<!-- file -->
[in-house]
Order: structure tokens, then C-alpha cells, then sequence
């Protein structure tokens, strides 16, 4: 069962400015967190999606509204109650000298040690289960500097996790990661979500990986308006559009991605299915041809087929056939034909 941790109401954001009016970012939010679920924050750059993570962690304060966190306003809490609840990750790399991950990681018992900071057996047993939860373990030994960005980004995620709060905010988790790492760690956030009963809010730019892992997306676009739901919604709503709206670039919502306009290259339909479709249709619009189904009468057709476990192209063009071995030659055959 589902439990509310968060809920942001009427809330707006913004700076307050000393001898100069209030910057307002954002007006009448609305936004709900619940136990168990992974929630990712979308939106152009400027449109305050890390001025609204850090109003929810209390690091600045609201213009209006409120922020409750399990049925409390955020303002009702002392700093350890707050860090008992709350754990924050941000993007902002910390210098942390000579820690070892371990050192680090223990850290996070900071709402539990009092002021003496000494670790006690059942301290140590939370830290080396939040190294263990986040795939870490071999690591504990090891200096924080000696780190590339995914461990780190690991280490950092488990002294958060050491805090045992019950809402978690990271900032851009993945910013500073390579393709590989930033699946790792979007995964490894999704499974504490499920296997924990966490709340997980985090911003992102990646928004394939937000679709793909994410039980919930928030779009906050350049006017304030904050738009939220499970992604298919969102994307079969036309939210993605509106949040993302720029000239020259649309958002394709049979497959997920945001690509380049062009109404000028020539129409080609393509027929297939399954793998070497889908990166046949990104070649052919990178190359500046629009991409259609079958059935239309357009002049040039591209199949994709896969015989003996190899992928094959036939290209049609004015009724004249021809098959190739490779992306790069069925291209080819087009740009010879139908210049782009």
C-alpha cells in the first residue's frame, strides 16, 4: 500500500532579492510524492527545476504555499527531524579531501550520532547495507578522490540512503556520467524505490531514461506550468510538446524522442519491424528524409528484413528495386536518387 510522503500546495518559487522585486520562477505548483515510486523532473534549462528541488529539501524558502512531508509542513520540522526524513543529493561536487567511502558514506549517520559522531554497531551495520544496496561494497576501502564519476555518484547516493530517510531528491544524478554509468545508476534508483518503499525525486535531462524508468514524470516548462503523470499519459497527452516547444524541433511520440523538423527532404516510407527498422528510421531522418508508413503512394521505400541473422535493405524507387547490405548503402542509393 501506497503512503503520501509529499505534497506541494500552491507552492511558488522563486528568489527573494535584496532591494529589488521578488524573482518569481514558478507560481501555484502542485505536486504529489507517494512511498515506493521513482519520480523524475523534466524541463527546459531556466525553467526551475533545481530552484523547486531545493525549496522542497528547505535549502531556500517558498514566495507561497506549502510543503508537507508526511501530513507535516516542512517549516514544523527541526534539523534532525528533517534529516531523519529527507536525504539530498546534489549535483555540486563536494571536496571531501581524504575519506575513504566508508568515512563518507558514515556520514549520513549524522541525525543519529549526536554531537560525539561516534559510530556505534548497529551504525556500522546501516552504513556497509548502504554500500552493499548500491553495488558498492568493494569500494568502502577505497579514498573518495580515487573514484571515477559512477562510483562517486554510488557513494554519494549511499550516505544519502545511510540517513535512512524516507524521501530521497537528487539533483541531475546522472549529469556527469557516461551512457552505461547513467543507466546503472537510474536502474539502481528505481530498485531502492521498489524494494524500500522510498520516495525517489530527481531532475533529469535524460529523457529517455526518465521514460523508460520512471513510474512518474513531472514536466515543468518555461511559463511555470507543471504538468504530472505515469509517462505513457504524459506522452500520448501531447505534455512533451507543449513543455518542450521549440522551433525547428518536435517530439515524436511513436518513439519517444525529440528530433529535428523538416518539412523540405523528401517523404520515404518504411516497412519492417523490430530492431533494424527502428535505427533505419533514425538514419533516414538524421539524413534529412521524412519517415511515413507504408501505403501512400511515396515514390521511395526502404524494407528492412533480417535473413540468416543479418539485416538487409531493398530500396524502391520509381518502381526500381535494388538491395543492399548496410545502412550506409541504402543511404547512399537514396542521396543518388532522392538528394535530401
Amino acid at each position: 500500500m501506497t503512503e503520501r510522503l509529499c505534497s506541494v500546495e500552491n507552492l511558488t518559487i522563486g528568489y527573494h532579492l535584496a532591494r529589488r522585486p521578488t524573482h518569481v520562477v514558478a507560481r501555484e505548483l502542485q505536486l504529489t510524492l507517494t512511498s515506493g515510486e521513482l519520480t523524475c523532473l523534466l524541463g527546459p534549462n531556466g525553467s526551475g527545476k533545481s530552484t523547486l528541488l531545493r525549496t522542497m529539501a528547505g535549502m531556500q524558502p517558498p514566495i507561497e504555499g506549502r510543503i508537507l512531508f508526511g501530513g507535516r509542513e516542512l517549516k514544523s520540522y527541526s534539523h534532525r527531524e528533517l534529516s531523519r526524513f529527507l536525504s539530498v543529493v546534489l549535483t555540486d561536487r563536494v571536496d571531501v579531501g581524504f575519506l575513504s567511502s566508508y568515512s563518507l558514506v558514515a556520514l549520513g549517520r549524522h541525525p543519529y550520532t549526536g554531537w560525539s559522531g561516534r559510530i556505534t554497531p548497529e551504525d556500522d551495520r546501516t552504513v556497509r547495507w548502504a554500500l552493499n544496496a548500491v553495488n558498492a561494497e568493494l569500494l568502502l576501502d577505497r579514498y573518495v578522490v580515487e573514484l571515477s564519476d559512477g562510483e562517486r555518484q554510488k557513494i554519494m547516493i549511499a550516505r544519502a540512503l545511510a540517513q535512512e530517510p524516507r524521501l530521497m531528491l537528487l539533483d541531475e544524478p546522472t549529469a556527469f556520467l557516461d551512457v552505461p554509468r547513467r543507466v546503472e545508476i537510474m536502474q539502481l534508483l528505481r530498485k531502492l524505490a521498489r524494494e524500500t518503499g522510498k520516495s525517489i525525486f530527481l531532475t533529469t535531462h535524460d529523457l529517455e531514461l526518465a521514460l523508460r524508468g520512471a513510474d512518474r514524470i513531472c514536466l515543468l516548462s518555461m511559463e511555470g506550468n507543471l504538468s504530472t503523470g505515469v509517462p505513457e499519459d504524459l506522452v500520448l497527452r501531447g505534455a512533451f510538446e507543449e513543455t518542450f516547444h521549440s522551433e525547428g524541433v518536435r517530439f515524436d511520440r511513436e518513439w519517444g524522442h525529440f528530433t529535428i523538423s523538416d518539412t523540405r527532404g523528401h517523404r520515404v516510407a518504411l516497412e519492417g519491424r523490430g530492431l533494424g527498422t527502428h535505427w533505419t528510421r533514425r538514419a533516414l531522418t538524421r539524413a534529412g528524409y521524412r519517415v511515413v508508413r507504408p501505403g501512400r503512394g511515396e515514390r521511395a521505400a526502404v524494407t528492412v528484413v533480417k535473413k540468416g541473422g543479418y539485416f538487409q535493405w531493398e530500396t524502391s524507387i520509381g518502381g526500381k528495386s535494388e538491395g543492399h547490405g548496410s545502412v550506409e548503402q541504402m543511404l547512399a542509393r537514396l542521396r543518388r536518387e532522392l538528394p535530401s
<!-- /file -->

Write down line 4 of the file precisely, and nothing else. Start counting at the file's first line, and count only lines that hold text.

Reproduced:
C-alpha cells in the first residue's frame, strides 16, 4: 500500500532579492510524492527545476504555499527531524579531501550520532547495507578522490540512503556520467524505490531514461506550468510538446524522442519491424528524409528484413528495386536518387 510522503500546495518559487522585486520562477505548483515510486523532473534549462528541488529539501524558502512531508509542513520540522526524513543529493561536487567511502558514506549517520559522531554497531551495520544496496561494497576501502564519476555518484547516493530517510531528491544524478554509468545508476534508483518503499525525486535531462524508468514524470516548462503523470499519459497527452516547444524541433511520440523538423527532404516510407527498422528510421531522418508508413503512394521505400541473422535493405524507387547490405548503402542509393 501506497503512503503520501509529499505534497506541494500552491507552492511558488522563486528568489527573494535584496532591494529589488521578488524573482518569481514558478507560481501555484502542485505536486504529489507517494512511498515506493521513482519520480523524475523534466524541463527546459531556466525553467526551475533545481530552484523547486531545493525549496522542497528547505535549502531556500517558498514566495507561497506549502510543503508537507508526511501530513507535516516542512517549516514544523527541526534539523534532525528533517534529516531523519529527507536525504539530498546534489549535483555540486563536494571536496571531501581524504575519506575513504566508508568515512563518507558514515556520514549520513549524522541525525543519529549526536554531537560525539561516534559510530556505534548497529551504525556500522546501516552504513556497509548502504554500500552493499548500491553495488558498492568493494569500494568502502577505497579514498573518495580515487573514484571515477559512477562510483562517486554510488557513494554519494549511499550516505544519502545511510540517513535512512524516507524521501530521497537528487539533483541531475546522472549529469556527469557516461551512457552505461547513467543507466546503472537510474536502474539502481528505481530498485531502492521498489524494494524500500522510498520516495525517489530527481531532475533529469535524460529523457529517455526518465521514460523508460520512471513510474512518474513531472514536466515543468518555461511559463511555470507543471504538468504530472505515469509517462505513457504524459506522452500520448501531447505534455512533451507543449513543455518542450521549440522551433525547428518536435517530439515524436511513436518513439519517444525529440528530433529535428523538416518539412523540405523528401517523404520515404518504411516497412519492417523490430530492431533494424527502428535505427533505419533514425538514419533516414538524421539524413534529412521524412519517415511515413507504408501505403501512400511515396515514390521511395526502404524494407528492412533480417535473413540468416543479418539485416538487409531493398530500396524502391520509381518502381526500381535494388538491395543492399548496410545502412550506409541504402543511404547512399537514396542521396543518388532522392538528394535530401